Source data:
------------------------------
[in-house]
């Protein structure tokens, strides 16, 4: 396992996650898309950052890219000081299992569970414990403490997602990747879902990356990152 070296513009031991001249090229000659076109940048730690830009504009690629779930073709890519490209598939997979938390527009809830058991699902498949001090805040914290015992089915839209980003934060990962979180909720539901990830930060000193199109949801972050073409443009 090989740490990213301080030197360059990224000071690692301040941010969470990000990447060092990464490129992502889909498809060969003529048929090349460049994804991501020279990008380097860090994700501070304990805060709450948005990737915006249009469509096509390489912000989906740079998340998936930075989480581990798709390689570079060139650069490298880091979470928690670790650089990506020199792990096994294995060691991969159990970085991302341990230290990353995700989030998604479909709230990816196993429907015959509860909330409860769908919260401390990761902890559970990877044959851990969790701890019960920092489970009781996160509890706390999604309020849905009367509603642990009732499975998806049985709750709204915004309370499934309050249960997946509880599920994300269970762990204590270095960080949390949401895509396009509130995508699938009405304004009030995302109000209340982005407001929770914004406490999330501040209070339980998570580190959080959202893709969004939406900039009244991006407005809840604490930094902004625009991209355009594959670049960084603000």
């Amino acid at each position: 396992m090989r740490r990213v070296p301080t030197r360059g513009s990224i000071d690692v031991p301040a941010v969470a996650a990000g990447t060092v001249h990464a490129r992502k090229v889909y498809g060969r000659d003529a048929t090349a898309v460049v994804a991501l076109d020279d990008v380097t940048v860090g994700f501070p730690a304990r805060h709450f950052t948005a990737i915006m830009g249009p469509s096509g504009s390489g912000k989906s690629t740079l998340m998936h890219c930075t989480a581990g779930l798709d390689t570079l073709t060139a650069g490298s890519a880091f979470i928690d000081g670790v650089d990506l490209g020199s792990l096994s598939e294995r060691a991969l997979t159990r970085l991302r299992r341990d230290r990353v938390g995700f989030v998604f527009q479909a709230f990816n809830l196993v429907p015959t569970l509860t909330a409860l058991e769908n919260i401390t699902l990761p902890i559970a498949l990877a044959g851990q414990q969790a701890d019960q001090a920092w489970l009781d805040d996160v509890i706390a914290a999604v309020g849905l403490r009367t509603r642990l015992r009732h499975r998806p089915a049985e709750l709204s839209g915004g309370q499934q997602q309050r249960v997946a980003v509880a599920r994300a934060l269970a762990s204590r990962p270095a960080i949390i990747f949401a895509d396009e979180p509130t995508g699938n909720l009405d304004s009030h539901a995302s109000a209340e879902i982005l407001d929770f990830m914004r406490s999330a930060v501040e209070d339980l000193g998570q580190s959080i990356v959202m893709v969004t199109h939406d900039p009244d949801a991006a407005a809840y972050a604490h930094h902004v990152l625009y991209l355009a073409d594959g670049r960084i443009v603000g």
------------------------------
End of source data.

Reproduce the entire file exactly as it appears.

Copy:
[in-house]
């Protein structure tokens, strides 16, 4: 396992996650898309950052890219000081299992569970414990403490997602990747879902990356990152 070296513009031991001249090229000659076109940048730690830009504009690629779930073709890519490209598939997979938390527009809830058991699902498949001090805040914290015992089915839209980003934060990962979180909720539901990830930060000193199109949801972050073409443009 090989740490990213301080030197360059990224000071690692301040941010969470990000990447060092990464490129992502889909498809060969003529048929090349460049994804991501020279990008380097860090994700501070304990805060709450948005990737915006249009469509096509390489912000989906740079998340998936930075989480581990798709390689570079060139650069490298880091979470928690670790650089990506020199792990096994294995060691991969159990970085991302341990230290990353995700989030998604479909709230990816196993429907015959509860909330409860769908919260401390990761902890559970990877044959851990969790701890019960920092489970009781996160509890706390999604309020849905009367509603642990009732499975998806049985709750709204915004309370499934309050249960997946509880599920994300269970762990204590270095960080949390949401895509396009509130995508699938009405304004009030995302109000209340982005407001929770914004406490999330501040209070339980998570580190959080959202893709969004939406900039009244991006407005809840604490930094902004625009991209355009594959670049960084603000």
């Amino acid at each position: 396992m090989r740490r990213v070296p301080t030197r360059g513009s990224i000071d690692v031991p301040a941010v969470a996650a990000g990447t060092v001249h990464a490129r992502k090229v889909y498809g060969r000659d003529a048929t090349a898309v460049v994804a991501l076109d020279d990008v380097t940048v860090g994700f501070p730690a304990r805060h709450f950052t948005a990737i915006m830009g249009p469509s096509g504009s390489g912000k989906s690629t740079l998340m998936h890219c930075t989480a581990g779930l798709d390689t570079l073709t060139a650069g490298s890519a880091f979470i928690d000081g670790v650089d990506l490209g020199s792990l096994s598939e294995r060691a991969l997979t159990r970085l991302r299992r341990d230290r990353v938390g995700f989030v998604f527009q479909a709230f990816n809830l196993v429907p015959t569970l509860t909330a409860l058991e769908n919260i401390t699902l990761p902890i559970a498949l990877a044959g851990q414990q969790a701890d019960q001090a920092w489970l009781d805040d996160v509890i706390a914290a999604v309020g849905l403490r009367t509603r642990l015992r009732h499975r998806p089915a049985e709750l709204s839209g915004g309370q499934q997602q309050r249960v997946a980003v509880a599920r994300a934060l269970a762990s204590r990962p270095a960080i949390i990747f949401a895509d396009e979180p509130t995508g699938n909720l009405d304004s009030h539901a995302s109000a209340e879902i982005l407001d929770f990830m914004r406490s999330a930060v501040e209070d339980l000193g998570q580190s959080i990356v959202m893709v969004t199109h939406d900039p009244d949801a991006a407005a809840y972050a604490h930094h902004v990152l625009y991209l355009a073409d594959g670049r960084i443009v603000g």